"The Night of Power
is better than a thousand months." Sura 97.3.
Some dervishes roam from mazar to mazar. In contrast
with dervishes attached to one of the many branches of the ancient orders
who meet in their respective convents, these wandering dervishes gather
near mazars, mostly outside the cities. Their meeting places are always
places of power. Considering the strong tomb cult which they observe one
could name them tomb Sufis. They call themselves baba, fakir and malang.
The appellation dervish and qalandar is less used and the title Sufi not
al all. Not infrequently did I meet dervishes who referred to themselves
as mast qalandars. They are despised by the townsmen, but also feared and
consulted in secret. Villagers have a deep respect for them and tell many
wonderful stories about them. The Way of the wandering dervishes is still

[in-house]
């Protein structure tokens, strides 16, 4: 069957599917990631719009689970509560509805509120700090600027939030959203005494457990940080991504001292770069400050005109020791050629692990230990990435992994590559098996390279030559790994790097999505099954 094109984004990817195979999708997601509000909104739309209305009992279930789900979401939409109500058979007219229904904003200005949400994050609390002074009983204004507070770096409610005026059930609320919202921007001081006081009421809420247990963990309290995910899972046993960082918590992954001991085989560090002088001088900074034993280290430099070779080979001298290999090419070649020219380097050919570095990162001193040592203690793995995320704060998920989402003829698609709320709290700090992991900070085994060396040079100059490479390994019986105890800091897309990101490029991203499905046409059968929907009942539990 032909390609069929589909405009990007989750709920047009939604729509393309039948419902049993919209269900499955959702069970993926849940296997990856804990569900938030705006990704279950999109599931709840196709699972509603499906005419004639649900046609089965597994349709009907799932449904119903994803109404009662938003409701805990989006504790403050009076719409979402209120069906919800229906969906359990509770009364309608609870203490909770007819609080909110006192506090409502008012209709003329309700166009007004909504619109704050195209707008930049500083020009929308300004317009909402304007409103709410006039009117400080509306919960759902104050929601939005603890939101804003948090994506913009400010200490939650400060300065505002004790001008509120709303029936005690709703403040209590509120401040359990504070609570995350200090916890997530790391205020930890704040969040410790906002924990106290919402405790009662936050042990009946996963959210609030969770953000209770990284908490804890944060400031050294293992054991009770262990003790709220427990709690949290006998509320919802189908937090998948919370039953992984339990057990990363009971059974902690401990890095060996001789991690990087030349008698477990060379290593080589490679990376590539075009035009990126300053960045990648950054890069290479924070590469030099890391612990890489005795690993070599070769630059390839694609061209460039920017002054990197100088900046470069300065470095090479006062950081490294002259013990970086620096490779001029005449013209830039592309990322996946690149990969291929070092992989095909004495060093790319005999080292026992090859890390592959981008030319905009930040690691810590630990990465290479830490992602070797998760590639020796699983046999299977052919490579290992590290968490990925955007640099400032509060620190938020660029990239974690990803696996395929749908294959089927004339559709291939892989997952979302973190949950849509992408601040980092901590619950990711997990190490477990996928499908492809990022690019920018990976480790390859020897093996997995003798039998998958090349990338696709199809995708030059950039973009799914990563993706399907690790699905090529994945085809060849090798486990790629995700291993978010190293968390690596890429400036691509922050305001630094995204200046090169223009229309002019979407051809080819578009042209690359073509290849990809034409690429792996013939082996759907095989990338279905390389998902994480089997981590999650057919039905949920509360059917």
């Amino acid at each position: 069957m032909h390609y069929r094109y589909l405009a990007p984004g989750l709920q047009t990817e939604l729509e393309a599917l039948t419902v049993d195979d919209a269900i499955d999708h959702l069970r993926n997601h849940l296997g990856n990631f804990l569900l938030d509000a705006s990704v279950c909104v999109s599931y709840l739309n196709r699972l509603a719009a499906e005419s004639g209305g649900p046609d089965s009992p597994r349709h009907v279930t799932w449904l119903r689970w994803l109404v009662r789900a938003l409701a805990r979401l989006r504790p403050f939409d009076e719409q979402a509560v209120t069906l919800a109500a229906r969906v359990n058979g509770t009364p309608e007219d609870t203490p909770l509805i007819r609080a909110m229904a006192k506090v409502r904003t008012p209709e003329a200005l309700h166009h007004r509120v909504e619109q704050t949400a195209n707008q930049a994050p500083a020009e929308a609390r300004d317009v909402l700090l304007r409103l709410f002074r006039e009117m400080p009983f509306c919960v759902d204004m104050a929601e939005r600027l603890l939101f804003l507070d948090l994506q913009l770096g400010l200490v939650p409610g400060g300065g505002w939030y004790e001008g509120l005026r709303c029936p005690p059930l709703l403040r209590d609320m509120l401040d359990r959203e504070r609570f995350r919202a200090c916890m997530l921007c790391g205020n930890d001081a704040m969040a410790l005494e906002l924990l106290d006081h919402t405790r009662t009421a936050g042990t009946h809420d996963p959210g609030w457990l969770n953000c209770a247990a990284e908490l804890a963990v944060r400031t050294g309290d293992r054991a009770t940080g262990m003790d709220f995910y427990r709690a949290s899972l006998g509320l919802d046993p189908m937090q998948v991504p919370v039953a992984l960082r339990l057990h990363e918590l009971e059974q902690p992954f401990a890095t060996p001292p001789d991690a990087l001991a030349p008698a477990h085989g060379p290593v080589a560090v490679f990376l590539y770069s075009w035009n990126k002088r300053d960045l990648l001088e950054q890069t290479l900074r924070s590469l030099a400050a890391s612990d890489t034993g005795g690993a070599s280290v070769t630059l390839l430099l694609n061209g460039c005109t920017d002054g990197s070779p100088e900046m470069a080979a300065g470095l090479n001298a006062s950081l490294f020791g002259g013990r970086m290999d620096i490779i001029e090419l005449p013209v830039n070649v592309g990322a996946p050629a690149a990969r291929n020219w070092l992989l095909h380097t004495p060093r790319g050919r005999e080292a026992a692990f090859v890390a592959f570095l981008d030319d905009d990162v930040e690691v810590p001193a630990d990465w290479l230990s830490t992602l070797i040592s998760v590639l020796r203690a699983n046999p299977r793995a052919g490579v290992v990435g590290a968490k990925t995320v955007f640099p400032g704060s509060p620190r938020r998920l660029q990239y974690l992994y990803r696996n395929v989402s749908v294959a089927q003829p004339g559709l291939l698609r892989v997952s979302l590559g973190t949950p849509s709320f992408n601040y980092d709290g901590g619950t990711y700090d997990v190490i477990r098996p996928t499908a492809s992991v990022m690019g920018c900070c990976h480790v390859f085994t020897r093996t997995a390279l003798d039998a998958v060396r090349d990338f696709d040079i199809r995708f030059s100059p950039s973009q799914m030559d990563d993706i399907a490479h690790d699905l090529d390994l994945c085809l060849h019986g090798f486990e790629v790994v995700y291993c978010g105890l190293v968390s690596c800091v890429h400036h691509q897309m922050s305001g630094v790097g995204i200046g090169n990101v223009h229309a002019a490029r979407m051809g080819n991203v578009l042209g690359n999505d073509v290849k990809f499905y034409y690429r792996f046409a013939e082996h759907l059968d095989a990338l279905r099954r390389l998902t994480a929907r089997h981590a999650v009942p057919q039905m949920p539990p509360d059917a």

much alive in Afghanistan, Pakistan and India. Writers on the history of
Sufism trace their origin to Muhammad ibn Yunus as-Sawaji who in the thirteenth
century introduced the shaving of beard, head hair and eyebrows, and Yusuf
al-Andalusi who imposed the rule of perpetual travel on his disciples. A
disciple of the former, Khidr Rumi, is said to have introduced the Qalandari
order in India. Besides these two founders, the Way of the wandering dervishes
was also influenced by Turkoman babas who wandered in a non-conventional
manner from tomb to tomb and to whom were ascribed various miraculous powers.
But before the origination of these orders it was already an established
tradition among dervishes to wander from place to place in search of knowledge.
Khanegah dwelling Sufis disliked qalandars for their individualistic behavior.
The orthodox resented their heretical tendencies and rulers saw in them
a threat to social order. Qalandars accused sheikhs of creating a cult around
their person. Sheikhs stated that qalandars "seek to destroy accepted
custom." They retorted that they discarded social conventions because
they were obstacles and that the blame they incurred by their rude manners
protected them from being bothered by crowds of devotees. Often the indifference
shown by wandering dervishes to the personage of a king resulted in their